Deadly diseases like brain cancer, Ebola, influenza, hepatitis, etc could be treated by targeting a protein called GRP78, a potential universal therapeutic target, says a new study. The superbug bacteria such as MRSE and MRSA could also be treated with this therapeutic agent.
By using a drug combination of the clinically tested OSU-03012 (AR-12) and FDA approved Phosphodiesterase 5 Inhibitors (Viagra, Cialis) to target GRP78 and related proteins, researchers prevented the replication of a variety of major viruses in infected cells, made antibiotic-resistant bacteria vulnerable to common antibiotics and found evidence that brain cancer stem cells were killed.
Data were obtained in multiple brain cancer stem cell types, and using Influenza, Mumps, Measles, Rubella, RSV, CMV, Adenovirus, Coxsakie virus, Chikungunya, Ebola, Hepatitis, E. coli, MRSA, MRSE and N. gonorrhoeae, among others.
The chaperone proteins are very important in cancer cells or virus infected cells because these cells make extra protein compared to normal / uninfected cells.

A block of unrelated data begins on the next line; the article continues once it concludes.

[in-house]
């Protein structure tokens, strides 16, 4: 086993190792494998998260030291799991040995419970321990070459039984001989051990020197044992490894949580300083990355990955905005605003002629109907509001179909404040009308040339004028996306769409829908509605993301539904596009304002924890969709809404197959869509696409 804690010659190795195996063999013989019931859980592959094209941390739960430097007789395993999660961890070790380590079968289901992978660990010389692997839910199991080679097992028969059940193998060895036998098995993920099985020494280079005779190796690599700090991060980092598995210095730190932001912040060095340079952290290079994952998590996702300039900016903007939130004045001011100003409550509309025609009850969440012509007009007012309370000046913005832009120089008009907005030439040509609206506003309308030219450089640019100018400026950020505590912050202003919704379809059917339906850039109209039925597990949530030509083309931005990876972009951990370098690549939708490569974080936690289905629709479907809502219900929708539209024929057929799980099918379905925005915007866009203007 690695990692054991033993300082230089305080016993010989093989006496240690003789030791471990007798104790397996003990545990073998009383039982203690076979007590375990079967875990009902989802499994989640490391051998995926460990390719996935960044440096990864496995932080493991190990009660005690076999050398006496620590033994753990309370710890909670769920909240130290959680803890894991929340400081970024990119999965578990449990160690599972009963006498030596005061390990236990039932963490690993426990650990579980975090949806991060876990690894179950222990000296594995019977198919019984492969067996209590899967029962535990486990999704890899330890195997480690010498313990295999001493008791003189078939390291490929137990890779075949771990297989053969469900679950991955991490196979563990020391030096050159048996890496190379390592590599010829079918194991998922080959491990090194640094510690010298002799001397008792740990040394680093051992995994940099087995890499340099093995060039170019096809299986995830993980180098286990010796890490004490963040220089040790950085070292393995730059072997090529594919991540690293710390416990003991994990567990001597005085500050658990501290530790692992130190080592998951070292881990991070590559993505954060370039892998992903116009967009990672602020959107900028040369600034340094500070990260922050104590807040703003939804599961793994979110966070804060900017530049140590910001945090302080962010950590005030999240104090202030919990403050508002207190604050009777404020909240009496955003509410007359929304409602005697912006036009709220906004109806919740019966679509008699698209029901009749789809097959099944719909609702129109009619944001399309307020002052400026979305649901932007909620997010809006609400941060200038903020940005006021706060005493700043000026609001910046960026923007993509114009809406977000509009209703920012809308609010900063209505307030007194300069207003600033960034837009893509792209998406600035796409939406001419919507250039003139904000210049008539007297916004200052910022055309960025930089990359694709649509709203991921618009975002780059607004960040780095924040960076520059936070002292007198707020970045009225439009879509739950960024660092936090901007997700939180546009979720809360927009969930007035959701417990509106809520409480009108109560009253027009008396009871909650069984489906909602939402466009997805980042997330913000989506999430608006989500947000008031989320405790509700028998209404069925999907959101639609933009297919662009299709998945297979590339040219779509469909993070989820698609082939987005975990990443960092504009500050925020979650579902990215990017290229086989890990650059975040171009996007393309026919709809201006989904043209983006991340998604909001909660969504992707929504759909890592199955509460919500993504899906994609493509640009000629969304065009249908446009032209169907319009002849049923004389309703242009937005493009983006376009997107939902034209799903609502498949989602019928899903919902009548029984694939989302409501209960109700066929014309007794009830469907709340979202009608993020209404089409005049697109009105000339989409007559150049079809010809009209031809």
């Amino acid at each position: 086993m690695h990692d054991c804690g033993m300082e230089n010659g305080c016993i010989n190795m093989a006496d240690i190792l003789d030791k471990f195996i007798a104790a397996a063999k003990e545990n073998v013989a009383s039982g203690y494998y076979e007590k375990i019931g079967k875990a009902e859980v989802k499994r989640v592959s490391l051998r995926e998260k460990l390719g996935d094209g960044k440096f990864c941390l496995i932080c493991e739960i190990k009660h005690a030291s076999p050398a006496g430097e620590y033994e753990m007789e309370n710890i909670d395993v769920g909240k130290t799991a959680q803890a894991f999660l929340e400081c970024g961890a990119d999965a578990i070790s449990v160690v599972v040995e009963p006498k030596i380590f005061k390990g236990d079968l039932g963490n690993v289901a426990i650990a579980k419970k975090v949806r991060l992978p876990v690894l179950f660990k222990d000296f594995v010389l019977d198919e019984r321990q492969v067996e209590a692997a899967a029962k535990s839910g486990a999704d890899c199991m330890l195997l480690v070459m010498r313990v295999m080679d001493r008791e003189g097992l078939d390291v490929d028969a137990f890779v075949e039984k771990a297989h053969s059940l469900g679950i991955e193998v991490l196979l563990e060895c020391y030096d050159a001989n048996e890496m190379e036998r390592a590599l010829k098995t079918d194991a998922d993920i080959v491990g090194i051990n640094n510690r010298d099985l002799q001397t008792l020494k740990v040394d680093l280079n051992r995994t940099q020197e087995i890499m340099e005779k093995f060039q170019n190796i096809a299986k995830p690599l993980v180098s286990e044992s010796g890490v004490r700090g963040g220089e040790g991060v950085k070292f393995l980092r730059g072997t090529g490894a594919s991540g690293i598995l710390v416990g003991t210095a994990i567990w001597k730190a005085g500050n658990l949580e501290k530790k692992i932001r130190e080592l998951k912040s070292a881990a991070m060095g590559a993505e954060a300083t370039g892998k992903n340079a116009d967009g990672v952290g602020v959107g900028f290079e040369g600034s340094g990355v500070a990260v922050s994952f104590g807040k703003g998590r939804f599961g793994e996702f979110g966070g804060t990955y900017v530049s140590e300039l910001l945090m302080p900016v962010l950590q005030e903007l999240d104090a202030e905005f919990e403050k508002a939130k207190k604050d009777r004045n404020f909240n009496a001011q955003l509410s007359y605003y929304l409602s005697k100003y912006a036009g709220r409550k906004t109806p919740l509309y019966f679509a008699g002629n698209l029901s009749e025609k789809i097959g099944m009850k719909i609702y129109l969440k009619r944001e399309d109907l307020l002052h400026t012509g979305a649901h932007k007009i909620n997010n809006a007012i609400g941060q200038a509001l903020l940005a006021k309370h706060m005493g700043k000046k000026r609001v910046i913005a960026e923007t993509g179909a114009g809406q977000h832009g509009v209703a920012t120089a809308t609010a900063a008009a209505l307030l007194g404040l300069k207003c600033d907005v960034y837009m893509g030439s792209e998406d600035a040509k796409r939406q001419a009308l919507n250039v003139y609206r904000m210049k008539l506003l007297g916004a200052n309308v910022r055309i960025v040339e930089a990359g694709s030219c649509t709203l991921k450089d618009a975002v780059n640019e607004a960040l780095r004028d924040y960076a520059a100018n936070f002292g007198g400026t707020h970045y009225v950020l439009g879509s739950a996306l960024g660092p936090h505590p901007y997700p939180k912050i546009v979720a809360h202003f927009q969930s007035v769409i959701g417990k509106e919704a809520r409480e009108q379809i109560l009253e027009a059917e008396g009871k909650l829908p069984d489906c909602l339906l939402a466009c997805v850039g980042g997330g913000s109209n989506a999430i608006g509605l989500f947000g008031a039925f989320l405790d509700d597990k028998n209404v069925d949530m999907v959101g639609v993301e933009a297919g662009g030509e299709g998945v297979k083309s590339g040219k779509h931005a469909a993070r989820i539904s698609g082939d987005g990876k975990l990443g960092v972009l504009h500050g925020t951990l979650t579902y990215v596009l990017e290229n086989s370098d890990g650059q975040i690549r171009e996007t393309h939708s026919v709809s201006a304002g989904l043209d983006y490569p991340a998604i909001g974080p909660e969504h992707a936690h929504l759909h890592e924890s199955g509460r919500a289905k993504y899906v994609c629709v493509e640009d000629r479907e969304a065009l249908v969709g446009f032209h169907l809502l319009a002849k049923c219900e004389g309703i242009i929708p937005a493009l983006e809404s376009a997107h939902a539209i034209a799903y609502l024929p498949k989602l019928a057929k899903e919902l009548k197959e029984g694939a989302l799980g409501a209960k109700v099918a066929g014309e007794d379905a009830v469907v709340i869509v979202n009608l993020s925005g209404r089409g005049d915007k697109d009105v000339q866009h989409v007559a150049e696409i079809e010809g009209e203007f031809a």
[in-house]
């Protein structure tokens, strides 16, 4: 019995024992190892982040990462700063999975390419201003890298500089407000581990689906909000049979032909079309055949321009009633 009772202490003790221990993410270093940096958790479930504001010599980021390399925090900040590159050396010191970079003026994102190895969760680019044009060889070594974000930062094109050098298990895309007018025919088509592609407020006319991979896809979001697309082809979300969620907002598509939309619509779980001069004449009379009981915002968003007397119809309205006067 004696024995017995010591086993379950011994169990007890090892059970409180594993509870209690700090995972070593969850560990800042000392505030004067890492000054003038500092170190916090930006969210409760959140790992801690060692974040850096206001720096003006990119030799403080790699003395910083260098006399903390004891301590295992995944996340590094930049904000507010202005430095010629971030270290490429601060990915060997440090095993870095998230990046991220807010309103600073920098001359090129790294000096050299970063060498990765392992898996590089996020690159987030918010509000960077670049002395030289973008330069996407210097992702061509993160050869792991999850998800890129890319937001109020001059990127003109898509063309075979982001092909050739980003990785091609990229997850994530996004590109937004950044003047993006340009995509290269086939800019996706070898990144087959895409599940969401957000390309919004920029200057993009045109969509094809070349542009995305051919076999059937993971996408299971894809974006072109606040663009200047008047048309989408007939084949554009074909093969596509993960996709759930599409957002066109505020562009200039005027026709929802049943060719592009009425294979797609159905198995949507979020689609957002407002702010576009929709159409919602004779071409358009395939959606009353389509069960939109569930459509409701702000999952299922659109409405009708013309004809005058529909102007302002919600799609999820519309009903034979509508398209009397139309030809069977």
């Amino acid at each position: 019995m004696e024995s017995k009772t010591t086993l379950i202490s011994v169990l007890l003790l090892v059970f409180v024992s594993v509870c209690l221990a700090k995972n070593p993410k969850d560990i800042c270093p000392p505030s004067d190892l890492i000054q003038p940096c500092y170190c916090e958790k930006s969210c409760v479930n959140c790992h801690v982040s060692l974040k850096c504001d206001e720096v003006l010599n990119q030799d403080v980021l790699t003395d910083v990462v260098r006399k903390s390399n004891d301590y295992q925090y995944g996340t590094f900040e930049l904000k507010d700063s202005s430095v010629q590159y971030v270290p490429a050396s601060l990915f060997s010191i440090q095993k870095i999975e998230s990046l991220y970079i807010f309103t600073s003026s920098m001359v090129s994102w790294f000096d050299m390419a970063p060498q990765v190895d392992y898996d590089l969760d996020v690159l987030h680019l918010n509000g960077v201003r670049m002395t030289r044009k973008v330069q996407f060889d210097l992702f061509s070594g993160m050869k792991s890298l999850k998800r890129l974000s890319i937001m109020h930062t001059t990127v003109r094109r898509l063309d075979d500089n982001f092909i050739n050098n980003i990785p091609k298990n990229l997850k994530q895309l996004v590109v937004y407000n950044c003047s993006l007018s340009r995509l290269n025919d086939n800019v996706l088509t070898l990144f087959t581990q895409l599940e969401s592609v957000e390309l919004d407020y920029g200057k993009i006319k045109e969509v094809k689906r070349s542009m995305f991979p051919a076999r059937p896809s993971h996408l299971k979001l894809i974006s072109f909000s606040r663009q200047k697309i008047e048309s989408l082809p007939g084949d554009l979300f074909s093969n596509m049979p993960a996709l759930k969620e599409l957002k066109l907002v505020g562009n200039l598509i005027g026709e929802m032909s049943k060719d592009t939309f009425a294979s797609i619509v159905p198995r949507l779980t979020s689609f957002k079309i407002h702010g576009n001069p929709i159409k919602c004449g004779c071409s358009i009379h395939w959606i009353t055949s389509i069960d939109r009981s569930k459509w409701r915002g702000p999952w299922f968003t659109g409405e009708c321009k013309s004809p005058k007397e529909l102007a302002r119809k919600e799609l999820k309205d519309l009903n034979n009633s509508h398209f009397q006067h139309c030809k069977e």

The team found that the OSU/Viagra drug combination reduced infectivity via reduced viral receptor expression on the surface of target cells and the prevention of virus replication in infected cells.
The drug combination was able to reduce expression of viral receptors for Ebola, Marburg, Hepatitis A, B and C, and Lassa fever viruses. In cancer cells the drug combination reduced the expression of oncogene receptors, too.
In bacteria, the drug combination reduced expression of the equivalent GRP78 protein, in bacteria called Dna K, and induced cell death in pan-antibiotic resistant forms of E. coli, MRSE, MRSA and N. gonorrhoeae.
The study is published in the Journal of Cellular Physiology.